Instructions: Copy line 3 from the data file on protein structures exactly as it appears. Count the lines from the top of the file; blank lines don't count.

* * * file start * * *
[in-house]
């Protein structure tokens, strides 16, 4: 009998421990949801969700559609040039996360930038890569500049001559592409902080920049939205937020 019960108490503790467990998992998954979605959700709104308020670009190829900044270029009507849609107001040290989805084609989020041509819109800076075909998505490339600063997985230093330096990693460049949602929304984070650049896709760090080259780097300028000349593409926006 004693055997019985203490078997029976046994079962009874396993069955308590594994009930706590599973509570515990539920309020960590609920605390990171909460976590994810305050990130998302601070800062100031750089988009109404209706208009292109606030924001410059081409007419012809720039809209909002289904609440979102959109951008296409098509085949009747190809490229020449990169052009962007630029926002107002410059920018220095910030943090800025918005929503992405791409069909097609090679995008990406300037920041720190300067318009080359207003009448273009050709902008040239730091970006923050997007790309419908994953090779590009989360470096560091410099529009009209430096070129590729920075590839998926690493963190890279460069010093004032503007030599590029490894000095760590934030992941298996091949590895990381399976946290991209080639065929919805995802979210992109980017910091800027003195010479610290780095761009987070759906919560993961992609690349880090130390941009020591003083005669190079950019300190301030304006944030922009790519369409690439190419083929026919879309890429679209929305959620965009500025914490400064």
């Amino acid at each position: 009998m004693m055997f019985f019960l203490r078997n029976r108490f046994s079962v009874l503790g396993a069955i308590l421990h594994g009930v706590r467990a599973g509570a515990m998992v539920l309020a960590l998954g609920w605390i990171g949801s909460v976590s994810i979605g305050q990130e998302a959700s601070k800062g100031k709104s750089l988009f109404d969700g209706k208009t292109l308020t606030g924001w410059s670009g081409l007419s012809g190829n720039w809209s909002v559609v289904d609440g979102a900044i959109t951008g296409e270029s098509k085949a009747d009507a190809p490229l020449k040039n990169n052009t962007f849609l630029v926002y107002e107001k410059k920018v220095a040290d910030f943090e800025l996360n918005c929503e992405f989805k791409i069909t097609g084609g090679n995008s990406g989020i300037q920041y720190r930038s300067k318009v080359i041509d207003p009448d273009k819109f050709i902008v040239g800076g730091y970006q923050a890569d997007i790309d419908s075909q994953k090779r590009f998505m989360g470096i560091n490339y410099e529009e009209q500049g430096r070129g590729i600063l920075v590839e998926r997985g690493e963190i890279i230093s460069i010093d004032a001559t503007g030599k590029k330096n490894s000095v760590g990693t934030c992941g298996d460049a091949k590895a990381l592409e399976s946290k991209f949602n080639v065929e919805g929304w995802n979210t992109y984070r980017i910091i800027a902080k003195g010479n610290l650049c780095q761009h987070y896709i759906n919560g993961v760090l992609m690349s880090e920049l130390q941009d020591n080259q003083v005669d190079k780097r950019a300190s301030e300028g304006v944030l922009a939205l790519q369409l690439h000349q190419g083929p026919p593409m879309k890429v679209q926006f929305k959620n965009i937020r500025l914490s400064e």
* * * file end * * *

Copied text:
């Amino acid at each position: 009998m004693m055997f019985f019960l203490r078997n029976r108490f046994s079962v009874l503790g396993a069955i308590l421990h594994g009930v706590r467990a599973g509570a515990m998992v539920l309020a960590l998954g609920w605390i990171g949801s909460v976590s994810i979605g305050q990130e998302a959700s601070k800062g100031k709104s750089l988009f109404d969700g209706k208009t292109l308020t606030g924001w410059s670009g081409l007419s012809g190829n720039w809209s909002v559609v289904d609440g979102a900044i959109t951008g296409e270029s098509k085949a009747d009507a190809p490229l020449k040039n990169n052009t962007f849609l630029v926002y107002e107001k410059k920018v220095a040290d910030f943090e800025l996360n918005c929503e992405f989805k791409i069909t097609g084609g090679n995008s990406g989020i300037q920041y720190r930038s300067k318009v080359i041509d207003p009448d273009k819109f050709i902008v040239g800076g730091y970006q923050a890569d997007i790309d419908s075909q994953k090779r590009f998505m989360g470096i560091n490339y410099e529009e009209q500049g430096r070129g590729i600063l920075v590839e998926r997985g690493e963190i890279i230093s460069i010093d004032a001559t503007g030599k590029k330096n490894s000095v760590g990693t934030c992941g298996d460049a091949k590895a990381l592409e399976s946290k991209f949602n080639v065929e919805g929304w995802n979210t992109y984070r980017i910091i800027a902080k003195g010479n610290l650049c780095q761009h987070y896709i759906n919560g993961v760090l992609m690349s880090e920049l130390q941009d020591n080259q003083v005669d190079k780097r950019a300190s301030e300028g304006v944030l922009a939205l790519q369409l690439h000349q190419g083929p026919p593409m879309k890429v679209q926006f929305k959620n965009i937020r500025l914490s400064e």